D. State Law Claims

Having dismissed Plaintiff's federal claims, the only claims remaining are claims brought pursuant to New York State law. The Court declines to exercise its discretion to entertain such claims. Accordingly, the state law claims are dismissed.

III. Conclusion

Accordingly, it is hereby

ORDERED, that City Defendants' Motion to dismiss or alternatively for summary judgment (Dkt. No. 15) is GRANTED IN PART and DENIED IN PART and the claims against City Defendants are DISMISSED; and it is further

ORDERED, that Police Defendants' Motion to dismiss or alternatively for summary judgment (Dkt. No. 16) is GRANTED IN PART and DENIED IN PART and the claims against Police Defendants are DISMISSED; and it is further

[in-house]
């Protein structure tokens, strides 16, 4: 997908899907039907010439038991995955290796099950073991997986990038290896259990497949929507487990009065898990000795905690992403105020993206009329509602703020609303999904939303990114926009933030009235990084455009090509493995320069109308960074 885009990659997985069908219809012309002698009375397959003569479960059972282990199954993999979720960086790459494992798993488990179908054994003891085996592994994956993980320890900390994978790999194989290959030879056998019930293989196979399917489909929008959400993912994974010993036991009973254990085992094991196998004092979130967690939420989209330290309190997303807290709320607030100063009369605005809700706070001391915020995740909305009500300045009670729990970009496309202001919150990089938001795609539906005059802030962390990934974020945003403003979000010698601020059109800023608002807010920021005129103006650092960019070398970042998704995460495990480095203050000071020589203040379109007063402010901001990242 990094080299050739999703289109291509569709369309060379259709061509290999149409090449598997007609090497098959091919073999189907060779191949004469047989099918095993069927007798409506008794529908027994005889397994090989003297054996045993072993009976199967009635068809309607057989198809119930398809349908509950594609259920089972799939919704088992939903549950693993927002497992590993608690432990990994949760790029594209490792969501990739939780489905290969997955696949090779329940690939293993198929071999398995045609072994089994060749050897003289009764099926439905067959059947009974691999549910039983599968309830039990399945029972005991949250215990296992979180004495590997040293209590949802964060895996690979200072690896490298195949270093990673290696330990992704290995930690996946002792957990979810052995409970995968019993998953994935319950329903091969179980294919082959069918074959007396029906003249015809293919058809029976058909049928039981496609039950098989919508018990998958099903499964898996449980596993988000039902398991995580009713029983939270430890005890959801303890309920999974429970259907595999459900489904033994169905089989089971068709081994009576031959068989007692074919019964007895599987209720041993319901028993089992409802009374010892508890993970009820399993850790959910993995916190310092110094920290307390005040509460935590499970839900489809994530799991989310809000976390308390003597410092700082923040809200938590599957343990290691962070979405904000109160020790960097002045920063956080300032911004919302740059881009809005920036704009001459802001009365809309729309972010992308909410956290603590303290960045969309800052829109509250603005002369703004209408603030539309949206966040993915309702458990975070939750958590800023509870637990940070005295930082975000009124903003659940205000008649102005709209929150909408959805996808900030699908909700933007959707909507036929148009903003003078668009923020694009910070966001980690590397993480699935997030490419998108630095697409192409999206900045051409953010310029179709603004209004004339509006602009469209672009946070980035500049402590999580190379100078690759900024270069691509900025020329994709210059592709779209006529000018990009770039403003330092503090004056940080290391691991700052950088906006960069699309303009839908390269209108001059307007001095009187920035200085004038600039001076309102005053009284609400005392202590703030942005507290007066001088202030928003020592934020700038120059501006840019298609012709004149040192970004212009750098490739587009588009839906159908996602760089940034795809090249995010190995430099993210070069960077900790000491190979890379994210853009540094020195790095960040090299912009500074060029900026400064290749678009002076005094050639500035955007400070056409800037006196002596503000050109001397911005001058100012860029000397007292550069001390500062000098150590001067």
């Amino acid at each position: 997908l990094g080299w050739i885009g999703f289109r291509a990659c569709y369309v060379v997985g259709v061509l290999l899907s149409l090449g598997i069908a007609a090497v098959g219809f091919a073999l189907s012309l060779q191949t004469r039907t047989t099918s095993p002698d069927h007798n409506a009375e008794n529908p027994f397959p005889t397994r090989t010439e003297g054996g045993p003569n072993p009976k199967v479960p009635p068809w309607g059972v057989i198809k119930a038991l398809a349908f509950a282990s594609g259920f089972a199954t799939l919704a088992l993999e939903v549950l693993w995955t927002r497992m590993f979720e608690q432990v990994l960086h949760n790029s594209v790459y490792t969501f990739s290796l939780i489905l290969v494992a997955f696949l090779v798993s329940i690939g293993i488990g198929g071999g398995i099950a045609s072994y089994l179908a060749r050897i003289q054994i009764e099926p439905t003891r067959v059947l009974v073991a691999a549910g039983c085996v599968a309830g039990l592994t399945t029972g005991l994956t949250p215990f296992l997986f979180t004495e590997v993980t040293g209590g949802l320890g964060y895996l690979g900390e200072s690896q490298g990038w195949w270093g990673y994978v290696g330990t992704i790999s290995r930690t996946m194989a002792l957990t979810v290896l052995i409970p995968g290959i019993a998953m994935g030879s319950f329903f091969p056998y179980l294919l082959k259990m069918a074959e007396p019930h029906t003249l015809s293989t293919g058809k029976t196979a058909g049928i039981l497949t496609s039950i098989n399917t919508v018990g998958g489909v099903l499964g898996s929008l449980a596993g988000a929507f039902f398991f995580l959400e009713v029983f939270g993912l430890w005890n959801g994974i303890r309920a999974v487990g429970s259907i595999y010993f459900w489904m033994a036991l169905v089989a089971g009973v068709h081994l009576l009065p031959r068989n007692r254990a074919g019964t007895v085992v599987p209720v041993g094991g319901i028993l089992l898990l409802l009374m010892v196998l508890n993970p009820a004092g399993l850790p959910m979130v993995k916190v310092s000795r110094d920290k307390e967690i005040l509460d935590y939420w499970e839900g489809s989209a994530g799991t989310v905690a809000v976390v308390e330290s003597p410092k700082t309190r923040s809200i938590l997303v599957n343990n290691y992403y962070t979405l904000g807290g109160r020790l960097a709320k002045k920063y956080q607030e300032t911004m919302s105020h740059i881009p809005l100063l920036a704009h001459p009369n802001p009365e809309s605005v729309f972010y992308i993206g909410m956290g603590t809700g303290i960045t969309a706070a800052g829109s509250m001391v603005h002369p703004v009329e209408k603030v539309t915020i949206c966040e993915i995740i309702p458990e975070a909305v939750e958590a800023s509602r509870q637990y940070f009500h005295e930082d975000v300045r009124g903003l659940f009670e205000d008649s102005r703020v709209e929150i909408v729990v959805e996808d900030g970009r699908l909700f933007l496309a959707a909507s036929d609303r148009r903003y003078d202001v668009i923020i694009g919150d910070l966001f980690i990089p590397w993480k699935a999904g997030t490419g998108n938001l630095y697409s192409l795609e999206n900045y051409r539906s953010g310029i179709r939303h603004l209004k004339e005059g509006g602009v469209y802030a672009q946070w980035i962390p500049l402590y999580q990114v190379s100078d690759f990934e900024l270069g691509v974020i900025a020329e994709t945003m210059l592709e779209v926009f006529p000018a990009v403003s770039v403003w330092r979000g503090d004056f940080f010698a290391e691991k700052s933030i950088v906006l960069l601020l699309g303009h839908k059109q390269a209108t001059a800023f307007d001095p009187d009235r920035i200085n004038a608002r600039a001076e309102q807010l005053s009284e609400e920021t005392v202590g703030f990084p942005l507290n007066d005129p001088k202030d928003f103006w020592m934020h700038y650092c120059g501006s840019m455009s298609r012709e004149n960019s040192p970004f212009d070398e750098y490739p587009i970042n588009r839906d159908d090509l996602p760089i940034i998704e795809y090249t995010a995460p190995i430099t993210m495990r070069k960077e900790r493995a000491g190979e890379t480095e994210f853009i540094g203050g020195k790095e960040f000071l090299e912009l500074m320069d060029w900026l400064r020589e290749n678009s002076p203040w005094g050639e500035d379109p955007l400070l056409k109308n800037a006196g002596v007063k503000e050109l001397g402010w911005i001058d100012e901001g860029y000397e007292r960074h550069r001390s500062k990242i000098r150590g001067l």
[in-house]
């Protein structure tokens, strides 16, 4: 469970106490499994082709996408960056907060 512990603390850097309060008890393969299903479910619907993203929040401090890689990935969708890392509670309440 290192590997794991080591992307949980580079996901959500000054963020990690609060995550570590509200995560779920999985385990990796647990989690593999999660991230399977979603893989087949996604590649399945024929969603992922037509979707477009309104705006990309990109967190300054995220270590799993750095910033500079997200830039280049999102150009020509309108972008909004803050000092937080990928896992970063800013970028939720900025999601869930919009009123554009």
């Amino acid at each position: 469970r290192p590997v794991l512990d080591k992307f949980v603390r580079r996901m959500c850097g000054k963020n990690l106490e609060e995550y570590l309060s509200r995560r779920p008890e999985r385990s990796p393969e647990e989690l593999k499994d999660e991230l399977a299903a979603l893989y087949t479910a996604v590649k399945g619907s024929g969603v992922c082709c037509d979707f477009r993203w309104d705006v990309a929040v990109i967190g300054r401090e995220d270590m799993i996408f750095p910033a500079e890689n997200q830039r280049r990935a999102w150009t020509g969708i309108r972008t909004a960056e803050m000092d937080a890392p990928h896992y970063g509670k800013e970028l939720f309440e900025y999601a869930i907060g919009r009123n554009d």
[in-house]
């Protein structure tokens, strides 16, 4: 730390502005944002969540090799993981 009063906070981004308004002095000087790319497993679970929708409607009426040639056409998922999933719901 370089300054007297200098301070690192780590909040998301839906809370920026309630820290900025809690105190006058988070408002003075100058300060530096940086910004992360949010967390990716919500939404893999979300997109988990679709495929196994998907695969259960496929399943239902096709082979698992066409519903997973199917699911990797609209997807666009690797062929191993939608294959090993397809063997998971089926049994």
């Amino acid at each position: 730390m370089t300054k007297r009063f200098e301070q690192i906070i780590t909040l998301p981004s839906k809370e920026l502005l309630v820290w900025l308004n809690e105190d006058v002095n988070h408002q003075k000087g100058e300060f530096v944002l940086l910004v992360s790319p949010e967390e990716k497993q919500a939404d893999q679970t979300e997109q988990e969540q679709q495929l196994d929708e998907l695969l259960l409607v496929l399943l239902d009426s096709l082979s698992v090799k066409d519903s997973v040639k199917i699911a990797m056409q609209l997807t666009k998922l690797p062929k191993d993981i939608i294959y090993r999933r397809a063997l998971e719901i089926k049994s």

ORDERED, that Police Defendant's Motion for attorney's fees (Dkt. No. 16) is DENIED WITHOUT PREJUDICE; and it is further

ORDERED, that Plaintiff's Complaint (Dkt. No. 1) and the case are DISMISSED in their ENTIRETY; and it is further

ORDERED, that the Clerk serve a copy of this Order on all parties by regular mail.

IT IS SO ORDERED.